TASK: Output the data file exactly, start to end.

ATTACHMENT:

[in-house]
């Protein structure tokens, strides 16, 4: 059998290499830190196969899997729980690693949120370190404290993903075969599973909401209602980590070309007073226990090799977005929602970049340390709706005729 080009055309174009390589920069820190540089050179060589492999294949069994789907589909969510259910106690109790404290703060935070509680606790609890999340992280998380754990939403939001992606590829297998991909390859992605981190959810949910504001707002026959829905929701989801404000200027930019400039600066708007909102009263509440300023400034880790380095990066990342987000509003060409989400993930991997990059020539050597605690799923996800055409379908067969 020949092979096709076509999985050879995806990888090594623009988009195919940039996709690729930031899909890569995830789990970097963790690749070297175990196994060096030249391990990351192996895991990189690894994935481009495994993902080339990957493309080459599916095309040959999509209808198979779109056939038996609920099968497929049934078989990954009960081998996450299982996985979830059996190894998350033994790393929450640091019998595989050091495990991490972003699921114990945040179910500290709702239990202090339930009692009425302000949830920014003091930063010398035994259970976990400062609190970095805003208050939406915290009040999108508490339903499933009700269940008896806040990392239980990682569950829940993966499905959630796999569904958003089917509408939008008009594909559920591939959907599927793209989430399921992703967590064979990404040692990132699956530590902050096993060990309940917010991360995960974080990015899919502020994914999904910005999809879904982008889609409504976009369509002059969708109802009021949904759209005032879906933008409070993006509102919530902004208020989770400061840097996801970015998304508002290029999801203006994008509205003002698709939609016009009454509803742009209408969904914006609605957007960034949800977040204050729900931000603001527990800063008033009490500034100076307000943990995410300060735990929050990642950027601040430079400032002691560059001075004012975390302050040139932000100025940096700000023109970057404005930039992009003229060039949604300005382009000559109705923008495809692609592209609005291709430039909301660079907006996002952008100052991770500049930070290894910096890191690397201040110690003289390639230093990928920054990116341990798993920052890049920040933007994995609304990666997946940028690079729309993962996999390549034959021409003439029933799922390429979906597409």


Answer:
[in-house]
């Protein structure tokens, strides 16, 4: 059998290499830190196969899997729980690693949120370190404290993903075969599973909401209602980590070309007073226990090799977005929602970049340390709706005729 080009055309174009390589920069820190540089050179060589492999294949069994789907589909969510259910106690109790404290703060935070509680606790609890999340992280998380754990939403939001992606590829297998991909390859992605981190959810949910504001707002026959829905929701989801404000200027930019400039600066708007909102009263509440300023400034880790380095990066990342987000509003060409989400993930991997990059020539050597605690799923996800055409379908067969 020949092979096709076509999985050879995806990888090594623009988009195919940039996709690729930031899909890569995830789990970097963790690749070297175990196994060096030249391990990351192996895991990189690894994935481009495994993902080339990957493309080459599916095309040959999509209808198979779109056939038996609920099968497929049934078989990954009960081998996450299982996985979830059996190894998350033994790393929450640091019998595989050091495990991490972003699921114990945040179910500290709702239990202090339930009692009425302000949830920014003091930063010398035994259970976990400062609190970095805003208050939406915290009040999108508490339903499933009700269940008896806040990392239980990682569950829940993966499905959630796999569904958003089917509408939008008009594909559920591939959907599927793209989430399921992703967590064979990404040692990132699956530590902050096993060990309940917010991360995960974080990015899919502020994914999904910005999809879904982008889609409504976009369509002059969708109802009021949904759209005032879906933008409070993006509102919530902004208020989770400061840097996801970015998304508002290029999801203006994008509205003002698709939609016009009454509803742009209408969904914006609605957007960034949800977040204050729900931000603001527990800063008033009490500034100076307000943990995410300060735990929050990642950027601040430079400032002691560059001075004012975390302050040139932000100025940096700000023109970057404005930039992009003229060039949604300005382009000559109705923008495809692609592209609005291709430039909301660079907006996002952008100052991770500049930070290894910096890191690397201040110690003289390639230093990928920054990116341990798993920052890049920040933007994995609304990666997946940028690079729309993962996999390549034959021409003439029933799922390429979906597409």